Rhonda Whitfield, who was serving a sentence in the Middlesex Correctional Facility during trial, testified that she was "[g]oing to buy a bag, " that morning and saw the victim "on the porch" of the Mack House, "[l]ike talking to the screen." Only one person is permitted on the porch of the Mack House at a time, so Whitfield stayed on the street. As the victim was talking, defendant and "Marvin" came out of the house. Whitfield was "dope sick" and paying "no mind, " but "knew something wasn't right." She started to leave the area to buy drugs elsewhere when the defendant and Marvin began "yelling" at the victim, who was "trying to walk" away. As the victim walked away, defendant was "running behind the guy, " holding an object to his side. Whitfield subsequently heard what she thought were "fire-crackers."
Whitfield further testified to having been in an automobile accident subsequent to the date of the shooting and that she had experienced some memory loss due to "head trauma" suffered in the accident. [FN 4]
[FN 4] Defendant argued that he was "incredulous[ly]" not informed of the accident and related memory loss until that fact was brought out during cross-examination at trial. The prosecutor stated that he was told Whitfield had "hurt her head" but "was not aware of any type of failure to remember the incident." To support its position, an investigator testified before the judge, outside the presence of the jury and at the end of the trial, he interviewed Whitfield with the Assistant Prosecutor at the Middlesex County Jail four days before trial, and "[s]he mentioned that she banged her head." According to the investigator's testimony, Whitfield said nothing about a "memory loss, " a related hospitalization, or "being unable to remember the incidents."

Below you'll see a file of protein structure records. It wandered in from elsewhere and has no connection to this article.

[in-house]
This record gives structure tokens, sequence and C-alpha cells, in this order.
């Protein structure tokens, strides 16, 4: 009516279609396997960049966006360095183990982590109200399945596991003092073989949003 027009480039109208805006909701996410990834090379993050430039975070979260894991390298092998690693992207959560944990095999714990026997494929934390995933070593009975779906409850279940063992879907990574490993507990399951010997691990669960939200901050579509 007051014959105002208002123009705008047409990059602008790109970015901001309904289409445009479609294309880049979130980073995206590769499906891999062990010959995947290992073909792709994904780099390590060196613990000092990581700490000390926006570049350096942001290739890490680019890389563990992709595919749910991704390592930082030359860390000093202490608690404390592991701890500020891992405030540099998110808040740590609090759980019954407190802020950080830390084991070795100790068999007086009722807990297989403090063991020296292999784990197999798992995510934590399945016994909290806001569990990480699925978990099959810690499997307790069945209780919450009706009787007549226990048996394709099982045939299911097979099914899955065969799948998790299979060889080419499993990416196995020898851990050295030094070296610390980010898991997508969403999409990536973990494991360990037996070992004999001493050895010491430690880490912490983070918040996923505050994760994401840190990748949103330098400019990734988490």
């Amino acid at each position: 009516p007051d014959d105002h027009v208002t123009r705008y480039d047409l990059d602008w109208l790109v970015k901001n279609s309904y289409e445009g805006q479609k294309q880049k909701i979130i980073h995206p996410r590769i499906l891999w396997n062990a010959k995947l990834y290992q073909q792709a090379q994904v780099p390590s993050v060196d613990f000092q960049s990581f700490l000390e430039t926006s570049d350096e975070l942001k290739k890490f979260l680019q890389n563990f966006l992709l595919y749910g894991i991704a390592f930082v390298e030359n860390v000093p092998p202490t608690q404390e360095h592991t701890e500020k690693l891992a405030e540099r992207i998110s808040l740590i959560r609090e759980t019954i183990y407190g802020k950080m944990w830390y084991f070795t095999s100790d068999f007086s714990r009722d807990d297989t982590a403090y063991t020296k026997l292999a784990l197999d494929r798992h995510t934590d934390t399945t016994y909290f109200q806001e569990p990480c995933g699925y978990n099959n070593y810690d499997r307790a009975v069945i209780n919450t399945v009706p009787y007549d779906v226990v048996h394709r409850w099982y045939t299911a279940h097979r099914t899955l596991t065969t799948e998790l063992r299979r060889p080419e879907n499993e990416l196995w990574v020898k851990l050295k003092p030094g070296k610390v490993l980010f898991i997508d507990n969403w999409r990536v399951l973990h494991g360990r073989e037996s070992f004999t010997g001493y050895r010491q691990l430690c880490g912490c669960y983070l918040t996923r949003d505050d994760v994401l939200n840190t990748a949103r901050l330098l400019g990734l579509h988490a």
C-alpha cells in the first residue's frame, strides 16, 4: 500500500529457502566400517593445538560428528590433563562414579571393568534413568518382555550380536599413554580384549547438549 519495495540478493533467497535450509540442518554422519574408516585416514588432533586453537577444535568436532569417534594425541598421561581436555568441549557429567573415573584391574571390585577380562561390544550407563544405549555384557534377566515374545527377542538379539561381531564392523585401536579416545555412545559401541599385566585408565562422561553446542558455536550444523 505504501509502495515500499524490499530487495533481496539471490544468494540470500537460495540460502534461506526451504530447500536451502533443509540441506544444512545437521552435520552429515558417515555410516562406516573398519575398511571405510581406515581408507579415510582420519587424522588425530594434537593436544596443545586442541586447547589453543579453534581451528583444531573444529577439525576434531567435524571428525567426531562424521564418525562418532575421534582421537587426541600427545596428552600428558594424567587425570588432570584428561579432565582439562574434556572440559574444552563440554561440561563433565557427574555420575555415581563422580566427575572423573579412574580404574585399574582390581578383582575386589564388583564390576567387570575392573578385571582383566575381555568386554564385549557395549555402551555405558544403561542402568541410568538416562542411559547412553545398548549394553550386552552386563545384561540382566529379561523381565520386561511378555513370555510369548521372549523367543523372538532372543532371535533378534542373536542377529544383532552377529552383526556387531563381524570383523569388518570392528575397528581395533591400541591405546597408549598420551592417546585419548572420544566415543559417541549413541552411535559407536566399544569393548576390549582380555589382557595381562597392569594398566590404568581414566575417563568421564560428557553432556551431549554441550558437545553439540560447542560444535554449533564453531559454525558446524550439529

Bobby Harris, a high school student, testified on defendant's behalf that, while he was walking his dog on the morning in question, he heard shots and saw that "dude about to fall." He turned around, ran home, but saw a white car "ride pas[t]." [FN 5] The car drove past Harris about fifteen to twenty minutes later, but he did not look inside when an occupant yelled to him.
[FN 5] Waller also saw a van at the scene. However, she described the van as being blue and testified that it swerved to avoid hitting the victim as he lay in the street.
Cynthia Harrison testified for defendant at she saw the victim with a male named John Korman minutes prior to the shooting. Silver asked her "where to find cocaine, " and she gave them directions to "the corner of Prescott."
State v. Allen, 337 N.J.Super. 259, 766 A.2d 1168, 1170-71 (N.J.Super.Ct.App.Div. 2001).
The Appellate Division affirmed the judgment of conviction, but remanded for imposition of a corrected sentence oflife imprisonment with thirty years' parole ineligibility. See id. at 1170. Mr. Allen's application for post-conviction relief was denied.
In July 2013, this Court received this federal habeas petition. The petition raised nineteen claims:
1. The prosecutor transgressed all limits of propriety throughout the entire trial, denying the defendant his federal and state constitutional right to a fair trial.
2. The trial court erred in failing to grant a judgment of acquittal as no reasonable jury could have found that the State had proven its case beyond a reasonable doubt based on the admissible evidence.
3. Defendant was denied his right to a fair trial and his right to due process of law when the trial court ...